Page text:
Your essential update on the week in health

HSJ Catch Up

This new weekly email gives HSJ subscribers a vital update on the biggest stories from the last week in health. If you have been out of the office or otherwise just too busy to keep up, HSJ Catch Up will ensure you are still in the know.

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All STPs published

All 44 sustainability and transformation plans for England have now been published – nearly two months after each footprint was asked to submit its final proposals.

The final plan to be released was Staffordshire and Stoke-on-Trent’s, which said an accident and emergency department will close on the patch, as will more than 100 community hospital beds. The solutions outlined in the STP will deliver £245m of savings.

HSJ has been keeping track of the publication pipeline on our map, and you can download every STP from it.

In his expert briefing, Dave West has analysed what we can learn from the plans, and what comes next for the STP programme.

STP gets moving

Commissioners in Nottinghamshire are some of the first out of the gate on implementing plans in their STP to shift activity from acute settings to the community.

A message to staff at Nottingham University Hospitals Trust has revealed 13 services that clinical commissioning groups in the area plan to decommission at NUH, and another 17 services where the model of delivery could be redesigned.

The CCGs’ ambitious plan will see all the services re-tendered by July 2017 – a timetable some people think is unachievable.

Commissioners say the trust, one of the largest in the country, will be able to bid for the services but it also faces the risk that another community provider could enter the local market.

£10m badly spent on work to prepare for abandoned merger

Work to prepare for the now abandoned merger of a flagship teaching hospital with its struggling neighbouring trust cost £10m, NHS Improvement has revealed.

A breakdown of spending by Nottingham University Hospitals and Sherwood Forest Hospitals Foundation Trust on the project shows it included £6.6m on professional advice fees alone. Of this, HSJ understands £6.1m was paid for consultancy advice with £500,000 on legal fees.

This will presumably deal another blow to those trying to propagate provider merger as a big part of the solution to the NHS’s troubles – and in turn to hopes riding on these as a means of cost saving. Nottingham and Sherwood said it was operational pressure which led to them giving up, though there are those who think there were other reasons.

But the real beauty of this story is how the costs were dealt with: they have not been laid at the door of Nottingham or Sherwood (an admission at the centre that the local trusts were given little choice?). But nor has the Department of Health, yet, put its hand in its pocket.

Instead, the joy and magic of the current provider financial regime means it can be dealt with via a simple paper control total adjustment of £10m in Sherwood’s favour. Unfortunately, those professional advisers have been – or will be – paid by someone, so the bucks (10 million of them) will stop somewhere.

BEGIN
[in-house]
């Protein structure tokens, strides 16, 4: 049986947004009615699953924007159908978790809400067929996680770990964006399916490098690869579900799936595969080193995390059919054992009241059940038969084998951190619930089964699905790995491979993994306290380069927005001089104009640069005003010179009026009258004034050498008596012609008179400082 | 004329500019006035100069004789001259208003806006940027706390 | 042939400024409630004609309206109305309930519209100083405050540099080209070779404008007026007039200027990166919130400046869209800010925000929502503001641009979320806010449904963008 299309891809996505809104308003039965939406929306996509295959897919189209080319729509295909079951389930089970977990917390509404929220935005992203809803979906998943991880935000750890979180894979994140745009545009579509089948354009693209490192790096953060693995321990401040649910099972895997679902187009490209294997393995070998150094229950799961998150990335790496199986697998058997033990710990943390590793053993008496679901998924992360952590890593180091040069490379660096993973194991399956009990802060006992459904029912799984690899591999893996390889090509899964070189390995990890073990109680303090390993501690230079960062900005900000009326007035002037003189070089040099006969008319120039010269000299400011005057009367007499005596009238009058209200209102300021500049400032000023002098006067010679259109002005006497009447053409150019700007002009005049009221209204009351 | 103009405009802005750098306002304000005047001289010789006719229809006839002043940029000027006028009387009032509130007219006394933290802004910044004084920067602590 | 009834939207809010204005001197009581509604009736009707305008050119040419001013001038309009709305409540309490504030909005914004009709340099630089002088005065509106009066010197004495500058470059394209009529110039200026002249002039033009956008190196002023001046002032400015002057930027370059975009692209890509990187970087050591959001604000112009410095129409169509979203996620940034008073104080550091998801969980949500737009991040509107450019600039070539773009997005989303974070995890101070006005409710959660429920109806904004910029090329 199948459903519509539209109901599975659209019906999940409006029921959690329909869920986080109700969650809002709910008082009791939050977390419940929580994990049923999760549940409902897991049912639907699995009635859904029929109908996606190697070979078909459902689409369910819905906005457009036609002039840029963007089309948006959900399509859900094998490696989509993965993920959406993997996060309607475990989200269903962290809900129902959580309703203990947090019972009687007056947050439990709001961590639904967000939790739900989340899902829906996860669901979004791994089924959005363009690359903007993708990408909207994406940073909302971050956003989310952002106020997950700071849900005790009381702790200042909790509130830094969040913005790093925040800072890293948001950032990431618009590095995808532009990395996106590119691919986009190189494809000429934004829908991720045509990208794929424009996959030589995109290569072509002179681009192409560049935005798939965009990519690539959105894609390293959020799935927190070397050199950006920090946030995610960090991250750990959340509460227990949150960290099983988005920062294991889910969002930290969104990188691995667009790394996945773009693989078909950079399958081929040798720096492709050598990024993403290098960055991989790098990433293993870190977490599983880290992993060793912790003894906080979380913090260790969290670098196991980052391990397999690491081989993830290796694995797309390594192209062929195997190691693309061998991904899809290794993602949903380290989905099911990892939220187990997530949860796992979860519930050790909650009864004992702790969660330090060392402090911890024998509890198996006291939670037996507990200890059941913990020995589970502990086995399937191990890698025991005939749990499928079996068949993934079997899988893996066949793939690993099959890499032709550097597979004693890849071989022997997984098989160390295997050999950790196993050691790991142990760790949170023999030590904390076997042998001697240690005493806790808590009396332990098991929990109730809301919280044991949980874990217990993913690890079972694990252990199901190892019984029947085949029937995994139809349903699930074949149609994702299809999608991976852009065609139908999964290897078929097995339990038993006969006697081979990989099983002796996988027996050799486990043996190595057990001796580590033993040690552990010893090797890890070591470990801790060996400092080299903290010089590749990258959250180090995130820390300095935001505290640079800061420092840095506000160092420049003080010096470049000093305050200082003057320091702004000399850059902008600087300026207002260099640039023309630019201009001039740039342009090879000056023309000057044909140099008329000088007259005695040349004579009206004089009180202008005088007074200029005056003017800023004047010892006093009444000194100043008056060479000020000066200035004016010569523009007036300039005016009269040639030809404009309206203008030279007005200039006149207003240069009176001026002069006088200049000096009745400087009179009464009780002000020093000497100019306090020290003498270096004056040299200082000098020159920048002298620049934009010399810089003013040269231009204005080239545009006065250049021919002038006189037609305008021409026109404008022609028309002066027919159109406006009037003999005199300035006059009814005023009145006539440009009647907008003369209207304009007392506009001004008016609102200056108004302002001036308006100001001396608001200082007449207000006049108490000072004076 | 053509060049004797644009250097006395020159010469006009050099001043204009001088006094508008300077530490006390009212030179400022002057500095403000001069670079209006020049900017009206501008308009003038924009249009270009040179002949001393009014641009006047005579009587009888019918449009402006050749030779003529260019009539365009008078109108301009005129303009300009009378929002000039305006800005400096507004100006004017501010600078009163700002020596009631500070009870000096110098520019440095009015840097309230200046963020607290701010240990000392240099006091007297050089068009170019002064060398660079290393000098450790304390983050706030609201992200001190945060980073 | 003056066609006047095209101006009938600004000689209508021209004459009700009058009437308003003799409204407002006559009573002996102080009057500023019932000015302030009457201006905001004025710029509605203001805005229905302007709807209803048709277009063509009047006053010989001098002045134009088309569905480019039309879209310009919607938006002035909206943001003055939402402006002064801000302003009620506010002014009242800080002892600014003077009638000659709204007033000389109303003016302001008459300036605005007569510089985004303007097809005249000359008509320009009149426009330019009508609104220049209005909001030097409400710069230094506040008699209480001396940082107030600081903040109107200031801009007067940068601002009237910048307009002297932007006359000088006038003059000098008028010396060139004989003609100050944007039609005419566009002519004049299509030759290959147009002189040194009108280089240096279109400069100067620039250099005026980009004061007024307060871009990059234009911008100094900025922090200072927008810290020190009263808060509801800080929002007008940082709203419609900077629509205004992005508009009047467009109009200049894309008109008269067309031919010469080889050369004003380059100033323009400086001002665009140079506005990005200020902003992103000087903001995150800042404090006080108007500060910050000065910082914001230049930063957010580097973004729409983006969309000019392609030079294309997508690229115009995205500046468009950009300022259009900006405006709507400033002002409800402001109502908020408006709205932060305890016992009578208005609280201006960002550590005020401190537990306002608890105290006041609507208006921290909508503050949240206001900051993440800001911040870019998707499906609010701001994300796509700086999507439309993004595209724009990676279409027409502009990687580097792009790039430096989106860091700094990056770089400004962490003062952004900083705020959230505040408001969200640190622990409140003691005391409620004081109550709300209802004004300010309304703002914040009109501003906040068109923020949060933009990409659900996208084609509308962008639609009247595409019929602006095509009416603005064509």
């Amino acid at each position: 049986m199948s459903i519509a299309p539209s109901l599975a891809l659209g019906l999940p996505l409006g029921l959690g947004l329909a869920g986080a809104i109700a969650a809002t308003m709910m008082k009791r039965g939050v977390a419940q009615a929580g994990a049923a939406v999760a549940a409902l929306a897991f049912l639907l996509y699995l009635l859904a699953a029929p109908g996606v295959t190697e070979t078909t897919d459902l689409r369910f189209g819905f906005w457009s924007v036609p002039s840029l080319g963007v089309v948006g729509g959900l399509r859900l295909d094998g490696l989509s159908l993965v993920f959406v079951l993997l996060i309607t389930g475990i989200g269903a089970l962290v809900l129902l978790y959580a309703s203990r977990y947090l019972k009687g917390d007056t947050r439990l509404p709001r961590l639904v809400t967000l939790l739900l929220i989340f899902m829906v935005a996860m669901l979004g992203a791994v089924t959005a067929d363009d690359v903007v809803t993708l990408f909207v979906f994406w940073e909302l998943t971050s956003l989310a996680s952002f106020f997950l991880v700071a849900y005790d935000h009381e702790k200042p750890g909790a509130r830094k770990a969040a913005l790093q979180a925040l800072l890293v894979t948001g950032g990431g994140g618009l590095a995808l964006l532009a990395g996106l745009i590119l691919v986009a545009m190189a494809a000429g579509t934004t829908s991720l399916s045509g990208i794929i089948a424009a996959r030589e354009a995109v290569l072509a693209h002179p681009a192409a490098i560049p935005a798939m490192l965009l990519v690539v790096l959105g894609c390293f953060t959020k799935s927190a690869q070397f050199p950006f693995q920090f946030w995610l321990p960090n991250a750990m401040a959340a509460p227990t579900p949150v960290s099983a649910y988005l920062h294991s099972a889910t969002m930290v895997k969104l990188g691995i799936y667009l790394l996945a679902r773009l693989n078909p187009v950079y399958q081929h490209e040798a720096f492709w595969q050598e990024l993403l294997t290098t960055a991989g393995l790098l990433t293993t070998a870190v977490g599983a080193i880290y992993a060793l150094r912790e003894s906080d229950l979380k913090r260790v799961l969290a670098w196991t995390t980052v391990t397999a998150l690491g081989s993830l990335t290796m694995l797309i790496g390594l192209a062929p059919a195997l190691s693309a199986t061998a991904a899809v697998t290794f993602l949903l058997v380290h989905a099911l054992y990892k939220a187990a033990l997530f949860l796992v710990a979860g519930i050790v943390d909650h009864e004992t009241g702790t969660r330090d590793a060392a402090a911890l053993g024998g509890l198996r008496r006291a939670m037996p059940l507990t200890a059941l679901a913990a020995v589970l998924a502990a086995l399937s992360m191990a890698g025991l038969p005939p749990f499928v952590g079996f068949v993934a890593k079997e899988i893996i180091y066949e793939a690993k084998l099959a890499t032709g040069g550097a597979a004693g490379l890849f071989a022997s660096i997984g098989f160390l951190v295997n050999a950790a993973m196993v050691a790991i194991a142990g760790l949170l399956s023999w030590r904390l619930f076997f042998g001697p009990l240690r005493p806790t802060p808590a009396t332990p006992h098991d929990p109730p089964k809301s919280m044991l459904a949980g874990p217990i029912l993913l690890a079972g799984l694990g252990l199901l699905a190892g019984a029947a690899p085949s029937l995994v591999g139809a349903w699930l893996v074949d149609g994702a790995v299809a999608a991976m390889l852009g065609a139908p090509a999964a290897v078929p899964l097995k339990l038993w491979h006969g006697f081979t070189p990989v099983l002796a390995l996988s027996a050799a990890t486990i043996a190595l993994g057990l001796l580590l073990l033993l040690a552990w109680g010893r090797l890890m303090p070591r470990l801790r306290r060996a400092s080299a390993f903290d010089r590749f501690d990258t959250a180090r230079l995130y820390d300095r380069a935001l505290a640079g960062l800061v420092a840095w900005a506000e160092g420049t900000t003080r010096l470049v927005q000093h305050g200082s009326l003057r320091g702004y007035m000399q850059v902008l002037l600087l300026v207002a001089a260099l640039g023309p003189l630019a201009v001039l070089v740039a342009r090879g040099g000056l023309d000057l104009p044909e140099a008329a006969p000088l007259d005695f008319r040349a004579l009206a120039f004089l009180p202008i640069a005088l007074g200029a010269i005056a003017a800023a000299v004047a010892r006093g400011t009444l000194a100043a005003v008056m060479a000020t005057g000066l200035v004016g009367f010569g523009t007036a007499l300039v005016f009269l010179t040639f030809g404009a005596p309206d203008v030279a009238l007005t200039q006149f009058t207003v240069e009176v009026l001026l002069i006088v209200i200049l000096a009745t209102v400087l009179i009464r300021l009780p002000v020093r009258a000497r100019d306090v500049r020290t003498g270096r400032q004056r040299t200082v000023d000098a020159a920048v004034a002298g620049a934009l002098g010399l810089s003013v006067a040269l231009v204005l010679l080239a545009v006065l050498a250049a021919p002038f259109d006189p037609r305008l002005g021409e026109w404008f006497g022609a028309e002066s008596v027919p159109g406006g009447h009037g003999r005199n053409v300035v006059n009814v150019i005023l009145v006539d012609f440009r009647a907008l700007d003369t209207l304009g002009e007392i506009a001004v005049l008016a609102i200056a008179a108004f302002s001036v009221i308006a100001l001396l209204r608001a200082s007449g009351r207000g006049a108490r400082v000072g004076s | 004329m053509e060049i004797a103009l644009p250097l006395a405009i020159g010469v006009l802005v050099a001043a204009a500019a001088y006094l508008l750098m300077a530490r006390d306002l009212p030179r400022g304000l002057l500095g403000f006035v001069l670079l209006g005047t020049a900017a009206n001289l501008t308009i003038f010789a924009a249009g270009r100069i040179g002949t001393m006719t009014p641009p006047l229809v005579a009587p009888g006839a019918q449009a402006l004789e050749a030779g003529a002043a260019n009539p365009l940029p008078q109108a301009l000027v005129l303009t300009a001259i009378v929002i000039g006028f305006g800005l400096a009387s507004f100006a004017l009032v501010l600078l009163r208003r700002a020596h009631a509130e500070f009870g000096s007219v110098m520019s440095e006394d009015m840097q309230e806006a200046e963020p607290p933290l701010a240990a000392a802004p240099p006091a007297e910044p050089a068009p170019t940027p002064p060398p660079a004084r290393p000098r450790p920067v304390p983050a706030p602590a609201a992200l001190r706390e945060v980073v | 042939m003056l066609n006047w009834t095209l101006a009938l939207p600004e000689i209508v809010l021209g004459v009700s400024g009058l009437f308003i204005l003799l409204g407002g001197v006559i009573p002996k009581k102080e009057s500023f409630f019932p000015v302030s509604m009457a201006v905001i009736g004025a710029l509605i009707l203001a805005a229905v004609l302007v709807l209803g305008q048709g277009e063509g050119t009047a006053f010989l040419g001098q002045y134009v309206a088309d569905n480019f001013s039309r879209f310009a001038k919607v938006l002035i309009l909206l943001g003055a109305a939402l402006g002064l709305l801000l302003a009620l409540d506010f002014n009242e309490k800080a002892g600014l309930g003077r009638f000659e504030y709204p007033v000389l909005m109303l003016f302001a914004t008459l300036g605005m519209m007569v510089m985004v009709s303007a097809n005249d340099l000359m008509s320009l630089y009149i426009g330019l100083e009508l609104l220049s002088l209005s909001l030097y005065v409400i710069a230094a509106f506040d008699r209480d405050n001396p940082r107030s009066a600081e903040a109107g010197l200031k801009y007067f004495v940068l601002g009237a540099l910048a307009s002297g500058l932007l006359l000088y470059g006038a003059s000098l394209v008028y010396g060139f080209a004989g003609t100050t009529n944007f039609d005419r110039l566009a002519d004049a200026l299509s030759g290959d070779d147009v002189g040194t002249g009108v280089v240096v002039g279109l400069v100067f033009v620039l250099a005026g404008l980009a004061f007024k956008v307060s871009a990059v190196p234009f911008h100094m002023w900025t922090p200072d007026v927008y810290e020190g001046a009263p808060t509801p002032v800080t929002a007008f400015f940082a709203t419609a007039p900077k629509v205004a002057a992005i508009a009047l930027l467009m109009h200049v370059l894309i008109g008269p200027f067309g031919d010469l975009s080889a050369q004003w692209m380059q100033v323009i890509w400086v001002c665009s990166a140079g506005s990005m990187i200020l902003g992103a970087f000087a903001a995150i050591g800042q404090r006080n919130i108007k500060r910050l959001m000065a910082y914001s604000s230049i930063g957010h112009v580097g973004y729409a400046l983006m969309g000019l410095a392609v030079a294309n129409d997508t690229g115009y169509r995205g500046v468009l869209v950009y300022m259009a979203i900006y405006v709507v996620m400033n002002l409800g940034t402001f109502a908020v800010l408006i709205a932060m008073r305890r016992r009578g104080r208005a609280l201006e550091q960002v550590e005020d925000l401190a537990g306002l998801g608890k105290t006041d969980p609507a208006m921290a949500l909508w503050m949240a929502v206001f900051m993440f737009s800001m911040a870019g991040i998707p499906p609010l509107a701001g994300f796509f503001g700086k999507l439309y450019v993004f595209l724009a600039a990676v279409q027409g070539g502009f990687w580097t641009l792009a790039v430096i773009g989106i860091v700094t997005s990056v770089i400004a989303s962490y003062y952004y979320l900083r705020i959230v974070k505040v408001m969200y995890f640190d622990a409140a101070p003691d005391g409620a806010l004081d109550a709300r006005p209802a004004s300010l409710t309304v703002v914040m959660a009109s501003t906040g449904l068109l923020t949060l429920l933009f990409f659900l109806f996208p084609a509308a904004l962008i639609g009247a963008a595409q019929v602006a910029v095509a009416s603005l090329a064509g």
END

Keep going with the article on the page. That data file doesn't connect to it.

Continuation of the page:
Social care funding: good but not good enough

HSJ’s sister title Local Government Chronicle reported that local authorities will be able to raise the social care precept by 3 per cent in each of the next two years. According to Sajid Javid, the communities secretary, the rise could generate up to £208m in 2017-18 and £444m in 2018-2019.

On top of this, social care will receive £240m in funding that is being diverted from the new homes bonus scheme. Mr Javid said that alongside the increase in the precept, this will mean an additional £900m for adult social care.

The news of any more money for social care will surely be music to the NHS’s ears, but the NHS England chief executive made clear on Thursday that the precept increase will by no means be enough.

Addressing the issue of funding for social care at NHSE’s board meeting, Simon Stevens said it would need a “three part approach” – including “immediate financial support” and a debate on “profound changes” to the way social care is financed from 2020.

Despite welcoming the funding raised through increases in the precept, Mr Stevens was clear that it won’t “by any means close the [social care funding] gap”.

Mind the gap in funding

Greater Manchester is one of the best equipped regions to deliver financial sustainability over the next five years, thanks to a jump-start that was years in the making and a £450m transformation fund awarded by NHS England.

Yet Greater Manchester has warned that it cannot reach financial balance by 2021, due to a £176m gap in social care funding, and may have to raid its own transformation pot in order to prop up its day-to-day statutory services.

This is worrying stuff just six months into the five year cycle, and obviously raises big question marks over the region’s ability to invest in the new models of care which will be crucial to delivering sustainability.

Trust merger date set

Birmingham Children’s Hospital and Birmingham Women’s Hospital FTs are going “full steam ahead” to merge by 1 February next year, their joint chief executive has said.

Sarah-Jane Marsh also said a £16m capital loan from the Department of Health over the next three years will be used for work on the women’s hospital estate.

Ms Marsh took over running both trusts in July 2015, and the trusts confirmed their plans to merge last December. This was shortly after a £70m programme to rebuild the women’s hospital was scrapped by the new leadership.